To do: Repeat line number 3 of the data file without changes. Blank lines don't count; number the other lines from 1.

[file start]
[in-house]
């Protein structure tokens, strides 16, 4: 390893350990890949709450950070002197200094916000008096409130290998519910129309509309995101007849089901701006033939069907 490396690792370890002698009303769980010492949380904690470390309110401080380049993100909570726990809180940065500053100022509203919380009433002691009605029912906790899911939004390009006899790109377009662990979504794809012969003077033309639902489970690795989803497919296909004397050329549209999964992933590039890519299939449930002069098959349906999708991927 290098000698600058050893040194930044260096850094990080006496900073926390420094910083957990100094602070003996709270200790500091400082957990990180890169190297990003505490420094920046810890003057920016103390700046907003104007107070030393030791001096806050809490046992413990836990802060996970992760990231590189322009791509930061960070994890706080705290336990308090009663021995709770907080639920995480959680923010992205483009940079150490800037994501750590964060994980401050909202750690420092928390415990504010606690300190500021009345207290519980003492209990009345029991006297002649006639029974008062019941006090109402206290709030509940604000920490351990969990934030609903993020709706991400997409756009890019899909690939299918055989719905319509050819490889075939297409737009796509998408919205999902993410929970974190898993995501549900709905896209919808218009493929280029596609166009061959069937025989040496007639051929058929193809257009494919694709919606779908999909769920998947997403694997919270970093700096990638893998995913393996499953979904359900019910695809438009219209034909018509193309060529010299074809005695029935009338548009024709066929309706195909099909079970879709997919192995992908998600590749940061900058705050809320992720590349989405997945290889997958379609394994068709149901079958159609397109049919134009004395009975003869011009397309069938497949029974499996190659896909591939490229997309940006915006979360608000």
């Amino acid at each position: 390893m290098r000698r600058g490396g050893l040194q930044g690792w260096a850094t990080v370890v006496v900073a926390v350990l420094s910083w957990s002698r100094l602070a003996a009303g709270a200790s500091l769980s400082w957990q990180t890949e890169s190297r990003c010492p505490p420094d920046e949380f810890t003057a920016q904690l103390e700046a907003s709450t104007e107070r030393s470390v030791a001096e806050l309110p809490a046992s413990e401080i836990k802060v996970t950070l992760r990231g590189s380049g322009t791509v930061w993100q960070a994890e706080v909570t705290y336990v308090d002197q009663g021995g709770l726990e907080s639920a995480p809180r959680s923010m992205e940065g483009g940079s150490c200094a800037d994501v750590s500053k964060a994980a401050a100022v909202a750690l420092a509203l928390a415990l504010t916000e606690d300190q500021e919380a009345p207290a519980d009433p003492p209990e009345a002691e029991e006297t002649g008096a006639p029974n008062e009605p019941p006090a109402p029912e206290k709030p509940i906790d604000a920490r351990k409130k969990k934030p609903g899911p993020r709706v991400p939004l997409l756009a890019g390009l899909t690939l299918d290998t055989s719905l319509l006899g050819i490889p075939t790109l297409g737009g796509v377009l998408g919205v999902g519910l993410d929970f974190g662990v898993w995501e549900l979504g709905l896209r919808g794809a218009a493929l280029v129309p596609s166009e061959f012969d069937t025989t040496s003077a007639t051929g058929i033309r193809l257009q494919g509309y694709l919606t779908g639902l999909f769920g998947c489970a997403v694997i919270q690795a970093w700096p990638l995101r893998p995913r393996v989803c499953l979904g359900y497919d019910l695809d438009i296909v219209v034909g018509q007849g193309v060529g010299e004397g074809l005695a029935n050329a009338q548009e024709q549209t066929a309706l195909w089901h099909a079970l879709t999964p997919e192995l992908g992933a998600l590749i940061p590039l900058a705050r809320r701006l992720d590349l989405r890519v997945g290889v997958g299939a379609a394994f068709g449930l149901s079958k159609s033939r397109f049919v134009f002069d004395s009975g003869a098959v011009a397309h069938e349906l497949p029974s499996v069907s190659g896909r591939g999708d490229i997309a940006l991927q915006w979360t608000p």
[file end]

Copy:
């Amino acid at each position: 390893m290098r000698r600058g490396g050893l040194q930044g690792w260096a850094t990080v370890v006496v900073a926390v350990l420094s910083w957990s002698r100094l602070a003996a009303g709270a200790s500091l769980s400082w957990q990180t890949e890169s190297r990003c010492p505490p420094d920046e949380f810890t003057a920016q904690l103390e700046a907003s709450t104007e107070r030393s470390v030791a001096e806050l309110p809490a046992s413990e401080i836990k802060v996970t950070l992760r990231g590189s380049g322009t791509v930061w993100q960070a994890e706080v909570t705290y336990v308090d002197q009663g021995g709770l726990e907080s639920a995480p809180r959680s923010m992205e940065g483009g940079s150490c200094a800037d994501v750590s500053k964060a994980a401050a100022v909202a750690l420092a509203l928390a415990l504010t916000e606690d300190q500021e919380a009345p207290a519980d009433p003492p209990e009345a002691e029991e006297t002649g008096a006639p029974n008062e009605p019941p006090a109402p029912e206290k709030p509940i906790d604000a920490r351990k409130k969990k934030p609903g899911p993020r709706v991400p939004l997409l756009a890019g390009l899909t690939l299918d290998t055989s719905l319509l006899g050819i490889p075939t790109l297409g737009g796509v377009l998408g919205v999902g519910l993410d929970f974190g662990v898993w995501e549900l979504g709905l896209r919808g794809a218009a493929l280029v129309p596609s166009e061959f012969d069937t025989t040496s003077a007639t051929g058929i033309r193809l257009q494919g509309y694709l919606t779908g639902l999909f769920g998947c489970a997403v694997i919270q690795a970093w700096p990638l995101r893998p995913r393996v989803c499953l979904g359900y497919d019910l695809d438009i296909v219209v034909g018509q007849g193309v060529g010299e004397g074809l005695a029935n050329a009338q548009e024709q549209t066929a309706l195909w089901h099909a079970l879709t999964p997919e192995l992908g992933a998600l590749i940061p590039l900058a705050r809320r701006l992720d590349l989405r890519v997945g290889v997958g299939a379609a394994f068709g449930l149901s079958k159609s033939r397109f049919v134009f002069d004395s009975g003869a098959v011009a397309h069938e349906l497949p029974s499996v069907s190659g896909r591939g999708d490229i997309a940006l991927q915006w979360t608000p």